On the first anniversary of notes ban today, West Bengal Chief Minister Mamata Banerjee described demonetisation as "DeMoDisaster", a "Big Scam" and marked it as a 'Black Day' in the history of India.
The Trinamool Congress had earlier announced that it would observe November 8 as 'Black Day' to protest against demonetisation across West Bengal. As a sign of protest, she also changed her profile picture on Twitter 'black'.
"I have turned my Twitter DP black #DeMoDisaster. Let us raise our voices #Nov8BlackDay," the Trinamool Congress supremo wrote on her Twitter handle after turning her display picture black this morning.
Ms Banerjee also retweeted her yesterday's post on Facebook alleging that the note ban was a "big scam" which was announced to help vested interests convert black money into white money.
"Demonetisation is a big scam. I repeat, demonetisation is a big scam. If a thorough investigation is conducted, this will be proved," her Facebook post read. Through her post, she reminded that people had no access to their own money in banks, even in emergency and wrote that "the memories of untold sufferings and pain thrust upon the common people still haunt our minds."
"Demonetisation was not to combat black money. It was only to convert black money into white money for vested interests of the political party in power (sic)," she alleged.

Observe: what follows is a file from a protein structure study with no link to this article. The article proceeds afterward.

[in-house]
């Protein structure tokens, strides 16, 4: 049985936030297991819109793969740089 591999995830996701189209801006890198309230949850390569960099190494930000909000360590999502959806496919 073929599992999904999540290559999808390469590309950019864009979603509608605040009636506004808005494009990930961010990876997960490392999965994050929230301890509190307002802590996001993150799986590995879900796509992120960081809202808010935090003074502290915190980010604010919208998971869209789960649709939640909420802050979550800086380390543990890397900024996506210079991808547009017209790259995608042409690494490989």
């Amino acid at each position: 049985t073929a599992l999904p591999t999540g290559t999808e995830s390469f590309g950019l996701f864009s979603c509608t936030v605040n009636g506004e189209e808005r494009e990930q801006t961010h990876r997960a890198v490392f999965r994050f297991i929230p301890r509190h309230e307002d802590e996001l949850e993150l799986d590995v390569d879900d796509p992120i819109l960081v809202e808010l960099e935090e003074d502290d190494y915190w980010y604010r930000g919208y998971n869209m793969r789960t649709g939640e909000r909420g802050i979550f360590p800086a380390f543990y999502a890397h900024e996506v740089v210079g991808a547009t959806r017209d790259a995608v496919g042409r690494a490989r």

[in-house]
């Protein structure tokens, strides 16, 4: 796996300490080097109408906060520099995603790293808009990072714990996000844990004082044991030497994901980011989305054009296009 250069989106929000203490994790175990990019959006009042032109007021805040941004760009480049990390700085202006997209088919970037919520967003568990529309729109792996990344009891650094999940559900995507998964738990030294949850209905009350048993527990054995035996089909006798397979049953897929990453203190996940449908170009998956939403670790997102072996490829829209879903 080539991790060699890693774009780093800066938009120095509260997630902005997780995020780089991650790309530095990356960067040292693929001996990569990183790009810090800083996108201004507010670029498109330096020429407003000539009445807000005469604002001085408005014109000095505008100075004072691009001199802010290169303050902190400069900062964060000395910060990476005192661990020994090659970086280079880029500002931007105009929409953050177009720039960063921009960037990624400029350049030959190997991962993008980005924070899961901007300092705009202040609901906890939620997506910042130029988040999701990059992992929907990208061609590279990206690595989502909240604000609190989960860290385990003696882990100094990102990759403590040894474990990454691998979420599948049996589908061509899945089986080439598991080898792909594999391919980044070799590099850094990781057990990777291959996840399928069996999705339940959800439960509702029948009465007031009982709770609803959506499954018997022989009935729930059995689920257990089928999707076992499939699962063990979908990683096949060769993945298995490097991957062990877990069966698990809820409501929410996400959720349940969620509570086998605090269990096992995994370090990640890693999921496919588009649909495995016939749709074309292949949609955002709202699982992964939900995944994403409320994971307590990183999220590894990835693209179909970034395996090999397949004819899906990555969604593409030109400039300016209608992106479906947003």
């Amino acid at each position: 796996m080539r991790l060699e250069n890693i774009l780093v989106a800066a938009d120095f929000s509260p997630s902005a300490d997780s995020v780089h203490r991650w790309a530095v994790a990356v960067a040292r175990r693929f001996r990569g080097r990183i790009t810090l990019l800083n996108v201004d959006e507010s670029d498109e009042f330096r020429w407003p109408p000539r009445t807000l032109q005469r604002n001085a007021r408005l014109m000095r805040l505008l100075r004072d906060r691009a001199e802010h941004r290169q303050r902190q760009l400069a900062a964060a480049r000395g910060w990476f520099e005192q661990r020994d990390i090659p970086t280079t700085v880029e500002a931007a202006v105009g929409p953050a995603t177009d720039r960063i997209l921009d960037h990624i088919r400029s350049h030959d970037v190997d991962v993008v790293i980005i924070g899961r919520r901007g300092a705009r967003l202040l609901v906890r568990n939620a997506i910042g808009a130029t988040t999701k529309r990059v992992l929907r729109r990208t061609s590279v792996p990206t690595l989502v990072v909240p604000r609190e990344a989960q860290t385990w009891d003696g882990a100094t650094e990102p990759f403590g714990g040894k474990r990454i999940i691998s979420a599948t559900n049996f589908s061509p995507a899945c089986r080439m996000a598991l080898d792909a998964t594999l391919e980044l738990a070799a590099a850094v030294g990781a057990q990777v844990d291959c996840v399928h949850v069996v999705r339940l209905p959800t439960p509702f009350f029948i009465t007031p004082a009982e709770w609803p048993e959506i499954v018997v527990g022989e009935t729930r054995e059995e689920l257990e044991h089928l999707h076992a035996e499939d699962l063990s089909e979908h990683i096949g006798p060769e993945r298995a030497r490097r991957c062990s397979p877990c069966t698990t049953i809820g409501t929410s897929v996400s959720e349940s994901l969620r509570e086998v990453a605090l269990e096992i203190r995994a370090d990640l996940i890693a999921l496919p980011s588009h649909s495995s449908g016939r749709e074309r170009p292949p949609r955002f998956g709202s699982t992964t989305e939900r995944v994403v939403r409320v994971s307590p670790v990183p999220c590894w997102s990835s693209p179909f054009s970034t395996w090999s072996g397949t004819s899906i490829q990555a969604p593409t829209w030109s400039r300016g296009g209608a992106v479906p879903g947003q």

Read her full Facebook post here:
The Left parties and the state Congress will also organise rallies today. Congress Vice President Rahul Gandhi will participate in a candle-light vigil in Gujarat to protest against the 'Black Day', while the government is celebrating the first anniversary of the notes ban as "anti-black money day".
Prime Minister Narendra Modi tweeted a seven-minute film early on Wednesday morning that he said encapsulates "the benefits of demonetisation," also stating that "125 crore Indians fought a decisive battle and WON."
In an effort to combat corruption and black money, Prime Minister Narendra Modi had suddenly banned high value notes of Rs. 500 and Rs. 1000 a year ago today. The notes ban, which yanked nearly 86 per cent of the currency in circulation at the time, has been acknowledged by experts as one of the main reasons for the economic lull, which saw growth plunge to a three-year low of 5.7 per cent in the last quarter.
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